People in Hong Kong register for a lottery to win an apartment at the Grand Central residential complex and other prizes, on June 15. The city’s business chambers and companies have announced a host of giveaways to encourage Hongkongers to get the jab. Photo: AP
George Leung
George Leung

Coronavirus: low vaccination rate will undermine Hong Kong’s role as a global city

  • High vaccination rates have made it possible for the US and Europe to ease travel and other restrictions, allowing life and business to return to normal
  • Meanwhile, the slow pace of vaccination here has delayed a fuller reopening, without which businesses and livelihoods will continue to suffer

A flurry of good news in recent weeks is pointing the way to a post-pandemic landscape – in some parts of the world, at least. 

In the United States, both New York and California removed most of their pandemic-related restrictions after 70 per cent of people received at least one vaccine shot. In the European Union, meanwhile, where more than 50 per cent of residents have now had their first dose, a vaccine certificate programme has been approved that will allow free travel within the bloc. 
Here in Hong Kong, we have also had some progress on the long road back to normal, with the announcement this week of the easing of some of the city’s pandemic measures. Shorter hotels quarantine periods and an increase in the number of people allowed to gather in certain indoor environments are certainly a step in the right direction. 
But with vaccination rates still stubbornly low, it seems we will not be able to freely resume travel and fully reopen any time soon.

Businesses across Hong Kong have been devastated as a result of the pandemic. The travel industry and associated sectors like retail and restaurants have most obviously been hit hard.

But they are far from the only ones suffering: members of the Hong Kong General Chamber of Commerce range from small and medium-sized enterprises and start-ups to global corporations, across all sectors, and very few have escaped unscathed.

When businesses in Hong Kong suffer, the impact ripples out to the wider population very quickly. While the unemployment rate has recovered slightly, at 6 per cent it is still more than double the pre-pandemic level. The continuing uncertainty about reopening means it is difficult for employers to plan for the future, including hiring staff and growing their businesses. 

The business community appreciates that the government’s policies have been highly effective in keeping the virus at bay. And we understand that, with Hong Kong’s vaccination rate at such a low level, it remains unsafe to return to restriction-free travel. 

But Hong Kong’s success and prosperity have been built on our role as an international commercial hub. This means people need to be able to travel in and out of the city with ease – whether this involves a long-haul flight or cross-border day trip. And it is not just senior executives who need to travel as part of their jobs.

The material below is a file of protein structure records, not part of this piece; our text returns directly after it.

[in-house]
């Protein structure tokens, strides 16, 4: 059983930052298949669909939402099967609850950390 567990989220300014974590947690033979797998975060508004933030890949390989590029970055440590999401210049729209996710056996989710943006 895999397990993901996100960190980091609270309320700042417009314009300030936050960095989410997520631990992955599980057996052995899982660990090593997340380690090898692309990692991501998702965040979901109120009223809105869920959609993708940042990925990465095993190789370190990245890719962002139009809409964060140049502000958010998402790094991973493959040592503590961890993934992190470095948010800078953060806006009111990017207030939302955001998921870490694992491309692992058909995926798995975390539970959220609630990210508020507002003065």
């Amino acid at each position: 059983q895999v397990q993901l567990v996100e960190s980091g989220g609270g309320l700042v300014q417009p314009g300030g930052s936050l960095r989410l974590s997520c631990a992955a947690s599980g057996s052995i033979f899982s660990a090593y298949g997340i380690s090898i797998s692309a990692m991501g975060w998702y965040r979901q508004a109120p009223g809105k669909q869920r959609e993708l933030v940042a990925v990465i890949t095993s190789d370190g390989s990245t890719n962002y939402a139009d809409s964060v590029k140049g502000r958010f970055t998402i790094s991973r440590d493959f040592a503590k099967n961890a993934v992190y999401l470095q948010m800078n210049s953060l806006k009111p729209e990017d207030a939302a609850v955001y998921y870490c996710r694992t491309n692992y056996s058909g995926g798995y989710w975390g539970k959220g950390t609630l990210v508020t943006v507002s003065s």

Being a global city also means that many Hong Kong residents – both locals and expats – have family and friends living overseas. The long-term separation from our loved ones is increasingly difficult to bear when there is no timetable to ease the quarantine rules.

Another concern is that the reluctance of people in Hong Kong to get vaccinated could cause long-term damage to our role as a global financial and business hub. 

The low vaccination rates mean the city remains vulnerable to another Covid-19 outbreak. I’m sure we have all seen the news about new waves of Covid-19 cases in places like Thailand, Australia and Taiwan, which had previously escaped major outbreaks.
These community infections show it is almost impossible to entirely prevent cases from getting through. But, once we reach herd immunity, the virus would quickly be stopped in its tracks.

We know that a small minority of people genuinely cannot get vaccinated, so it is important for everyone else to have their shots to protect these more vulnerable members of society. 

The business community in Hong Kong strongly supports the city’s vaccination drive. On July 2, the Hong Kong General Chamber of Commerce will launch its series of seven lucky draws. More than 5,000 prizes donated by our members are up for grabs, which to date are valued at over HK$40 million (US$5.2 million) in total. We hope this will help encourage more people to get vaccinated. 

Hong Kong’s vaccination take-up has got off to a slow start, but we hope the pace will gather momentum as the global vaccination figures – now over 2.7 billion doses administered – increase people’s confidence in the vaccine.

This is the only path forward that will protect the health of all Hong Kong people, enable business operations to resume and allow our economy to return to prosperity once again.

George Leung is CEO of the Hong Kong General Chamber of Commerce